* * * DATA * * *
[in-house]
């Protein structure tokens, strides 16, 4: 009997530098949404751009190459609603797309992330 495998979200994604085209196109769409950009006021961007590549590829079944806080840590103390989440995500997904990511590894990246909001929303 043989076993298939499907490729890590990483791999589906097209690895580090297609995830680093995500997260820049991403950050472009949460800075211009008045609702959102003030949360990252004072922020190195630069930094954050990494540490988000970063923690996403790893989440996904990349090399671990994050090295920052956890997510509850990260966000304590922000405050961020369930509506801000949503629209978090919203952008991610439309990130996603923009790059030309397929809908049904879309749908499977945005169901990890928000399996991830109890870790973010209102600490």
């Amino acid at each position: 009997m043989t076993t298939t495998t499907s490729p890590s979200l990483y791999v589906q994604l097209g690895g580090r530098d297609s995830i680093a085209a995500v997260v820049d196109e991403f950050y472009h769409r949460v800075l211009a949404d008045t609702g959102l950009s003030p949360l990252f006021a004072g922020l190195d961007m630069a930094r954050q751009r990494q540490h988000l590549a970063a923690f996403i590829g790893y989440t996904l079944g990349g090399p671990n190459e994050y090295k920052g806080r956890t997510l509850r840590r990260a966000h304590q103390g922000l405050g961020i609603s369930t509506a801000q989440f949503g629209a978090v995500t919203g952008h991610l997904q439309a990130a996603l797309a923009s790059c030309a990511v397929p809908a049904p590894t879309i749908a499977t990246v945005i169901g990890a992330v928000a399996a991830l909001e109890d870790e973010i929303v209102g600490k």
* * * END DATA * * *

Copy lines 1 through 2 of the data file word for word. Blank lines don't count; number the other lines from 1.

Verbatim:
[in-house]
């Protein structure tokens, strides 16, 4: 009997530098949404751009190459609603797309992330 495998979200994604085209196109769409950009006021961007590549590829079944806080840590103390989440995500997904990511590894990246909001929303 043989076993298939499907490729890590990483791999589906097209690895580090297609995830680093995500997260820049991403950050472009949460800075211009008045609702959102003030949360990252004072922020190195630069930094954050990494540490988000970063923690996403790893989440996904990349090399671990994050090295920052956890997510509850990260966000304590922000405050961020369930509506801000949503629209978090919203952008991610439309990130996603923009790059030309397929809908049904879309749908499977945005169901990890928000399996991830109890870790973010209102600490």